The Ritz Herald
© Antarctic and Southern Ocean Co

Backlog of Antarctic Marine Protected Areas Blocking Promised Network

In the past seven years, Adelie penguins have suffered multiple unsuccessful breeding seasons, and Antarctica overall has lost more than 1 trillion tons of ice

Published on October 23, 2019

As a new report from the Intergovernmental Panel on Climate Change (IPCC) warns that increasing global temperatures could cause catastrophic ice melt in East Antarctica, members of the Antarctic and Southern Ocean Coalition (ASOC) are urging the Commission for the Conservation of Antarctic Marine Living Resources (CCAMLR) to take action this year and designate marine protections (MPAs) in the Southern Ocean.

CCAMLR’s annual meeting began in Hobart on October 21, where members from 24 nations and the European Union (EU) were trying to break the seven-year stalemate that has stalled the designation of an MPA in East Antarctica and move to deliver on its commitment to establish a full network of marine protected areas (MPAs) in the Southern Ocean.

“The Southern Ocean supports everything from colossal squid to penguins, seals, and whales. It is home to some of the world’s most intact large marine ecosystems,” said Claire Christian, Executive Director of the Antarctic and Southern Coalition.

“Large-scale, no-take MPAs are an effective way to protect these species and their ecosystems. They also provide reference areas for science, and improve resilience to climate change.”

In 2016, CCAMLR made history when it designated an MPA in the Ross Sea spanning 2.06 million square kilometers. Members of ASOC hoped that an effective MPA off the coast of East Antarctica would be established at last year’s meeting but CCAMLR failed to deliver after getting support from all member states except Russia and China.

“In the seven years of delays to designate the East Antarctic MPA, Adelie penguins have suffered multiple unsuccessful breeding seasons, and Antarctica overall has lost more than 1 trillion tons of ice. Meanwhile, the planet continues to warm. Marine protections in East Antarctica, the Weddell Sea, and the Antarctic Peninsula will help safeguard critical habitat in these regions and the unique biodiversity found there,” said Andrea Kavanagh, director of The Pew Charitable Trusts Antarctic and Southern Ocean work.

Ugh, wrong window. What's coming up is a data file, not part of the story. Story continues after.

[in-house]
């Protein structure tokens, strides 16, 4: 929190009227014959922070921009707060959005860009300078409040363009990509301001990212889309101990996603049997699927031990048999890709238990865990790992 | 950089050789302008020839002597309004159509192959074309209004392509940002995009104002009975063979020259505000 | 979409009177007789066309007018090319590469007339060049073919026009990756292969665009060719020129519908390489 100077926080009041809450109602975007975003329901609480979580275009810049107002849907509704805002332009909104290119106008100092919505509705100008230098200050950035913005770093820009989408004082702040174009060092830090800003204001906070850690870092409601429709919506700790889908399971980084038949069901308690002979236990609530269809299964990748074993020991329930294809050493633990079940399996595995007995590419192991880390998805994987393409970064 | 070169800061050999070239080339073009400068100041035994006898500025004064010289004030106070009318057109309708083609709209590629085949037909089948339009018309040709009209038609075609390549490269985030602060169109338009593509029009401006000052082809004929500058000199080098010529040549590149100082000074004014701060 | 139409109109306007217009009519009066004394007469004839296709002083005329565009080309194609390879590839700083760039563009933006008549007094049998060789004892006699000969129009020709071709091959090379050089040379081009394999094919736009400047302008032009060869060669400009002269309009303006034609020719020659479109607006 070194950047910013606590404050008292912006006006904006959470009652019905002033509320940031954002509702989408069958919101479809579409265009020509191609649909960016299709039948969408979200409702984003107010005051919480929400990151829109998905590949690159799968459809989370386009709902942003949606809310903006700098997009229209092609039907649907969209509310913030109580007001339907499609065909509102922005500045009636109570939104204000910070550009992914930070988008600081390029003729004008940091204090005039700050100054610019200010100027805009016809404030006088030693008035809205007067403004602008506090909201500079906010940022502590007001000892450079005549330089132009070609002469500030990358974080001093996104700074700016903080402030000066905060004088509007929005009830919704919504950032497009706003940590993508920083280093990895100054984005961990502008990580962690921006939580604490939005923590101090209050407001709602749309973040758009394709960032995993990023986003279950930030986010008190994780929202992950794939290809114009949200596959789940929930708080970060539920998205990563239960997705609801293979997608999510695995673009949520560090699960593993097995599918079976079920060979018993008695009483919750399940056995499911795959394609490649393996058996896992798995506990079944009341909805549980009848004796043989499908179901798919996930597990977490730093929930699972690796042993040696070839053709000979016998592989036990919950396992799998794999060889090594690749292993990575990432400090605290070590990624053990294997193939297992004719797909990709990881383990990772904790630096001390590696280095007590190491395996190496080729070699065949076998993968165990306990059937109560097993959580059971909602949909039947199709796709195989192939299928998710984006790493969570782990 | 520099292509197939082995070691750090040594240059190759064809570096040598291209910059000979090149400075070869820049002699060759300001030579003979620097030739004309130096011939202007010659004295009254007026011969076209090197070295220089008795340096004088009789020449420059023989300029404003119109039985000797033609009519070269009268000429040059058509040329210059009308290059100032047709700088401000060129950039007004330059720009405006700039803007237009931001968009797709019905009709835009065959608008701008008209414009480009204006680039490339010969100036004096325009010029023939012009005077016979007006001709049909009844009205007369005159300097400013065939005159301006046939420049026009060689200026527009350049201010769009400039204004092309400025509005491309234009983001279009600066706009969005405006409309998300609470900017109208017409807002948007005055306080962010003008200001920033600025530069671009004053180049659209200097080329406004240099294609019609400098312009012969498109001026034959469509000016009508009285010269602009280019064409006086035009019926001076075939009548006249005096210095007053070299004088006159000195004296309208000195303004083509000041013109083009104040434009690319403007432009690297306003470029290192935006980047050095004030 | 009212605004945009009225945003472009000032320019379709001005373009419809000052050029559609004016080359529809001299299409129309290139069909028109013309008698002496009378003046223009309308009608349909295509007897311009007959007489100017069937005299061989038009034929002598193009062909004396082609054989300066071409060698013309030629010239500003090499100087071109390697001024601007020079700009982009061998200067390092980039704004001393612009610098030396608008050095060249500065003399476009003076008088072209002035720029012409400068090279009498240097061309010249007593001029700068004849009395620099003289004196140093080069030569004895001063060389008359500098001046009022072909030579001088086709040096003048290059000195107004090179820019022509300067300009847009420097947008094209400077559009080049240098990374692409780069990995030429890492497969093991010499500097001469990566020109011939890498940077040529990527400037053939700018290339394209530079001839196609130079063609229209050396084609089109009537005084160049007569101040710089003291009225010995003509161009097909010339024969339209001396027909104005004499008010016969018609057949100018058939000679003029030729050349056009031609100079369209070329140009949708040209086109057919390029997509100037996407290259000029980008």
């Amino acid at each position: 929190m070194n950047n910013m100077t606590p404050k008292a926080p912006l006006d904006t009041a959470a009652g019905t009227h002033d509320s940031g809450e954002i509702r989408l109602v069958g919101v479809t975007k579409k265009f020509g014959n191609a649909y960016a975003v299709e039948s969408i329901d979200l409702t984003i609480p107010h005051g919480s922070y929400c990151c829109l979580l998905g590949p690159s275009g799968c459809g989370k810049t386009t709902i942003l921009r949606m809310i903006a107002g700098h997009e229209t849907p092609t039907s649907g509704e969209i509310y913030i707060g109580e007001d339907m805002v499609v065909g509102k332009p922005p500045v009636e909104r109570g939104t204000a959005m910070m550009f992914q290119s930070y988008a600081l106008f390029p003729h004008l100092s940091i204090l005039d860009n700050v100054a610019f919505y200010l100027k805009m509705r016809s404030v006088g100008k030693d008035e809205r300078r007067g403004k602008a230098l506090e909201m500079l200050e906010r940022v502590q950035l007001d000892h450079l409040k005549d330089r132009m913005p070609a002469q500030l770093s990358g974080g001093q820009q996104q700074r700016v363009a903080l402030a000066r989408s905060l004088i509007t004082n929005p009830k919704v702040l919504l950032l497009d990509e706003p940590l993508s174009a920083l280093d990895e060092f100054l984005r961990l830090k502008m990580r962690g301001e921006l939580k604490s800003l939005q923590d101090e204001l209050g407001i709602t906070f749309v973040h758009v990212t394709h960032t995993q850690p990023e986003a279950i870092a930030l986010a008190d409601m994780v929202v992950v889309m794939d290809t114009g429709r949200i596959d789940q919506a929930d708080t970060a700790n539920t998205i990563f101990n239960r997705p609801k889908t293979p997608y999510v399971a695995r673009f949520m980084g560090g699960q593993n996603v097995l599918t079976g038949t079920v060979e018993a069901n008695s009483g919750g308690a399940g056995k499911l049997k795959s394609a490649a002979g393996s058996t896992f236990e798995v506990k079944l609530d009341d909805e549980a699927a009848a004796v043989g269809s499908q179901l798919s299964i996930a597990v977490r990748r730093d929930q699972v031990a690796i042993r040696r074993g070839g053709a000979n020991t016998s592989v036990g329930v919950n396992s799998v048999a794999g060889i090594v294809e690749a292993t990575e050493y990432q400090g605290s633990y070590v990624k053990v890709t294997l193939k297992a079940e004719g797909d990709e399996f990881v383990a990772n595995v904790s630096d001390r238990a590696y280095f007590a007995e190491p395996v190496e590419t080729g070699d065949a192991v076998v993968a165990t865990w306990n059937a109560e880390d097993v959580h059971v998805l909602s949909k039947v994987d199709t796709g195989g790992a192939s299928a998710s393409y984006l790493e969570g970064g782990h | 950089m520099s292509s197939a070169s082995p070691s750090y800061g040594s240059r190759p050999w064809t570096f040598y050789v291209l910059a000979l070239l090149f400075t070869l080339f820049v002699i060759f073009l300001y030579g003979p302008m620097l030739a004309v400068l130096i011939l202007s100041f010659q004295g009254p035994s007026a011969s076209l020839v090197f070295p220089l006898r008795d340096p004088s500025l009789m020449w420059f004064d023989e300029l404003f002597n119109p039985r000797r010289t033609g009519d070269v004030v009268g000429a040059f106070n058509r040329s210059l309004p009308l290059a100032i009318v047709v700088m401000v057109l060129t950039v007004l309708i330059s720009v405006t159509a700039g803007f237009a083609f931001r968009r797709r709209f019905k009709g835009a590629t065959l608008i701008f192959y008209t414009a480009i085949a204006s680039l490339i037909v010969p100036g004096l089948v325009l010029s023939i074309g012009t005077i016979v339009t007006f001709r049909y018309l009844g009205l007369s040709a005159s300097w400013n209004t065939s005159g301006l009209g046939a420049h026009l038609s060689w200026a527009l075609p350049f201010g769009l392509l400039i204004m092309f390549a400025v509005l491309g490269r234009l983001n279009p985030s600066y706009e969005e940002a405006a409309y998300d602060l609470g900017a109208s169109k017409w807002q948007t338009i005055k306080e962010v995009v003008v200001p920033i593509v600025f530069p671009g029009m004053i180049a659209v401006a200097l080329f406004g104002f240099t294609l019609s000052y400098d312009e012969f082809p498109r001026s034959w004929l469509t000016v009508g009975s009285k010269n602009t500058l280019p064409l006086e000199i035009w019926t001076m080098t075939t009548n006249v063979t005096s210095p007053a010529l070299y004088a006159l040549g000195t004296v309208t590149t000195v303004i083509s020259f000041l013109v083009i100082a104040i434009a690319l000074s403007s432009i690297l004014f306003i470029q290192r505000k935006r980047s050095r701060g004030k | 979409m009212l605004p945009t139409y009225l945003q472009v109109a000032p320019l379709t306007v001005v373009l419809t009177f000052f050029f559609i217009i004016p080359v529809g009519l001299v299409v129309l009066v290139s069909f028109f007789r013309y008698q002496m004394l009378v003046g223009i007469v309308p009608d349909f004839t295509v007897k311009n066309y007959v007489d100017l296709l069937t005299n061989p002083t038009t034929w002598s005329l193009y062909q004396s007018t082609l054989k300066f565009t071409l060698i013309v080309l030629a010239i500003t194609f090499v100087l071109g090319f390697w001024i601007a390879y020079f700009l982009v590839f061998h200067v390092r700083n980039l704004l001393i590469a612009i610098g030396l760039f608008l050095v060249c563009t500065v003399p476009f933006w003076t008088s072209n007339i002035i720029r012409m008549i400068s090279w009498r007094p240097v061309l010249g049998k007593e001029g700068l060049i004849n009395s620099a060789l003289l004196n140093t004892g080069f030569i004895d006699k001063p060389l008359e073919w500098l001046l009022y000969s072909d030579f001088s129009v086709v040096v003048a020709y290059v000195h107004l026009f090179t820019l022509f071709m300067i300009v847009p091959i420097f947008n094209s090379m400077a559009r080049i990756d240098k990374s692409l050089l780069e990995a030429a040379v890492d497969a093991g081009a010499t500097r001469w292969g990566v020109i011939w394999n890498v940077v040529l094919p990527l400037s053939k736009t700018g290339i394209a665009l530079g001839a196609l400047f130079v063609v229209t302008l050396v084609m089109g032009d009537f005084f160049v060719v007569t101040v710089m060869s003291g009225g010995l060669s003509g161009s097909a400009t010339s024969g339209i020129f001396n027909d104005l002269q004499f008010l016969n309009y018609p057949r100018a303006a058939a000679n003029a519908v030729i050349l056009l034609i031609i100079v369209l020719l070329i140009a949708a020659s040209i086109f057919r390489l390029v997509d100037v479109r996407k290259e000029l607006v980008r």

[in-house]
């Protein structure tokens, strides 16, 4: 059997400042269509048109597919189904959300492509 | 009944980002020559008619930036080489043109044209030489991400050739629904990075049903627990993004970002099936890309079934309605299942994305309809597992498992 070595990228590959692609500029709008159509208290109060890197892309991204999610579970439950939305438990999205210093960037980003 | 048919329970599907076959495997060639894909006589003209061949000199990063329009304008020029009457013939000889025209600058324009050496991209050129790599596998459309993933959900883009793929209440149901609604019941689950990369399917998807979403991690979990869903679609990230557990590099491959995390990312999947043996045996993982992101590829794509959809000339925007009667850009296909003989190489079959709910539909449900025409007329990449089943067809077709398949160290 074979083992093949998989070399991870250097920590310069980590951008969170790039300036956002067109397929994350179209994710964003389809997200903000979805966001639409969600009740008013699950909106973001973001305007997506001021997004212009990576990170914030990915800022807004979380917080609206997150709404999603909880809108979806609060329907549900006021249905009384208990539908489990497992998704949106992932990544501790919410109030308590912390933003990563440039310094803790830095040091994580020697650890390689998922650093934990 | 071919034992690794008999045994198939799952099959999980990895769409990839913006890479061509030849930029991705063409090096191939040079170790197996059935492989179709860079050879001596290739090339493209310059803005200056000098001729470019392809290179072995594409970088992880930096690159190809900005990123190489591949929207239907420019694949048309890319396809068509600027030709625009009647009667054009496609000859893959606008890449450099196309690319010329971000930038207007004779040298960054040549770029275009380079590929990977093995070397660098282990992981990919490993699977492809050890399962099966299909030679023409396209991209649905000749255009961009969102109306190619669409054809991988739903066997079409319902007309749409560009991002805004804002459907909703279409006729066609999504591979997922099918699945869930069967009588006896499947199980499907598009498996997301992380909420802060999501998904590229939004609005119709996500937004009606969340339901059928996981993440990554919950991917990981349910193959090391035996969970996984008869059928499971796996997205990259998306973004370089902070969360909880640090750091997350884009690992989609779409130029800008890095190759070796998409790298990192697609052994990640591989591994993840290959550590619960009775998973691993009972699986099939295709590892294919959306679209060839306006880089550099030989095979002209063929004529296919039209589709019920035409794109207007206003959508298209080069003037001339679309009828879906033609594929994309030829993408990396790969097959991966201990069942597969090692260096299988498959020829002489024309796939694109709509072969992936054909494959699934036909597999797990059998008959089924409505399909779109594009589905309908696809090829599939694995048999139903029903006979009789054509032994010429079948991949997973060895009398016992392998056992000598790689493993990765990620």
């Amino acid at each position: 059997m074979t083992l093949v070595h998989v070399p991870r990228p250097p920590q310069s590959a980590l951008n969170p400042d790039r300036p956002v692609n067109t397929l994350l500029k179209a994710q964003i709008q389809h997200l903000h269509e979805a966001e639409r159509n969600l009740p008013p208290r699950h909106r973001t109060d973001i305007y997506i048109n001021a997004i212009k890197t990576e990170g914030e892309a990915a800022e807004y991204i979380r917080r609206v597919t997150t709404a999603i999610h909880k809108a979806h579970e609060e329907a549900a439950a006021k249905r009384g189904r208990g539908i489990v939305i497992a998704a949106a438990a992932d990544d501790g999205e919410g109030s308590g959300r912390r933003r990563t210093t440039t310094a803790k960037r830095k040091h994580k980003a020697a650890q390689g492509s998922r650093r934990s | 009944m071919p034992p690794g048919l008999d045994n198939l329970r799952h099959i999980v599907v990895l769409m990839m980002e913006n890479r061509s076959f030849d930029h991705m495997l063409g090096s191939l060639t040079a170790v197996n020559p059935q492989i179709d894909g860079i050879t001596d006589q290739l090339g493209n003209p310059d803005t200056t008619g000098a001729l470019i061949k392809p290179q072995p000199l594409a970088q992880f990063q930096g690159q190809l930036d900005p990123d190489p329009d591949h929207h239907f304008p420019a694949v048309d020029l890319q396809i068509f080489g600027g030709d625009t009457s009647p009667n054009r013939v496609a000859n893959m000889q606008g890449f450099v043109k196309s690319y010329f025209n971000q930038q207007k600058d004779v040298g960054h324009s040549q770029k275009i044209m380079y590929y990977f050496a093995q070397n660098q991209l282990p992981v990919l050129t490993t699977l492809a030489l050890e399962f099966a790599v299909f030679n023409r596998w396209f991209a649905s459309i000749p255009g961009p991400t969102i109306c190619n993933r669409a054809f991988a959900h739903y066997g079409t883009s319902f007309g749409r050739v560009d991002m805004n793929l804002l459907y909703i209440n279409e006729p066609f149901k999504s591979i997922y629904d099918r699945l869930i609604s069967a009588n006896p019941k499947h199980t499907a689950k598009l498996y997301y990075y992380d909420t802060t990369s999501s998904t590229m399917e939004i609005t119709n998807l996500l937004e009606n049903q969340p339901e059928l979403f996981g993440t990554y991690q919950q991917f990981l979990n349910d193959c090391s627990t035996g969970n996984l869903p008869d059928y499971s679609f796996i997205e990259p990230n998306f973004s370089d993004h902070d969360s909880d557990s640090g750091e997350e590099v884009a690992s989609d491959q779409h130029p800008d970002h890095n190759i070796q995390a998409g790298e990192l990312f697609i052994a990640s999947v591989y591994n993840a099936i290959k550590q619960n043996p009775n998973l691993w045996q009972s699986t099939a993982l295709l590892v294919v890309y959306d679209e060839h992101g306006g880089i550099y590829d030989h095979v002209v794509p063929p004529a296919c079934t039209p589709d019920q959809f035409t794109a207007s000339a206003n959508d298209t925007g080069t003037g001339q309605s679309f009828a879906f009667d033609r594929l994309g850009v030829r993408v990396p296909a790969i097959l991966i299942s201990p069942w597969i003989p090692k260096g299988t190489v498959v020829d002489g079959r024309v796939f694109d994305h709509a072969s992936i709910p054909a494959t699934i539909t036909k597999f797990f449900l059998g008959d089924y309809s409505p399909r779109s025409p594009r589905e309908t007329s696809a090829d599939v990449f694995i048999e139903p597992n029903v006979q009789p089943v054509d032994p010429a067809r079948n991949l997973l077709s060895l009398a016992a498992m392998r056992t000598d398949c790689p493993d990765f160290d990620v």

“There is no more time for delays. CCAMLR’s commitment to a full network of MPAs must continue this year with a designation.”

Marine protection emerged as an important global issue in 2016 when the International Union for the Conservation of Nature (IUCN) recommended protecting at least 30 percent of the global ocean. Currently, just 3.6 percent of the world’s oceans are fully protected.

A proposal to protect the Weddell Sea has also been submitted and could be agreed upon during this year’s meeting.

“People all around the world – including over two million people calling for an Antarctic ocean sanctuary in the Weddell Sea – are looking to their leaders to show the vision and ambition needed to deliver real protection for the oceans and the wildlife that call them home,” said Frida Bengtsson of Greenpeace’s Protect the Antarctic campaign.

“This vast 1.8 million square kilometer reserve would form the centerpiece of an essential network of ocean sanctuaries in the Antarctic. At five times the size of Germany, it would help to preserve one of the world’s most important carbon stores and allow penguins, seals, and whales to recover from the pressures they are facing.”

A third MPA proposal has been submitted to the Commission by Argentina and Chile, outlining areas in the Antarctic Peninsula that would help safeguard critical foraging and nursery grounds for penguins, seals, whales, seabirds, and Antarctic krill — a lynchpin species in the Southern Ocean.

“The Antarctic Peninsula is a natural wonder. A wildlife hotspot home to a range of iconic biodiversity, it also bears the brunt of rapid environmental changes and human pressures. It’s where most krill fishing occurs, tourism is on the rise and ocean warming is accelerating glacier retreat. Establishing a network of marine protected areas will help safeguard a thriving wild Antarctica with a diversity of life for future generations,” said Chris Johnson, WWF’s Antarctic Programme lead.

ASOC will be present as an observer at the CCAMLR meeting and has commissioned a mural in Hobart to showcase the rich ecosystem that member governments have the opportunity to protect with a network of marine protected areas. The mural, which will be painted by Topsk on Murray Street in the city center from Monday 22 October until Wednesday 31 October will be shared with the world through daily time-lapse videos on ASOC’s website and social media.

The CCAMLR meeting runs for two weeks and ends on Friday, November 2, 2018.

SOURCE Antarctic and Southern Ocean Coalition
Environmental Reporter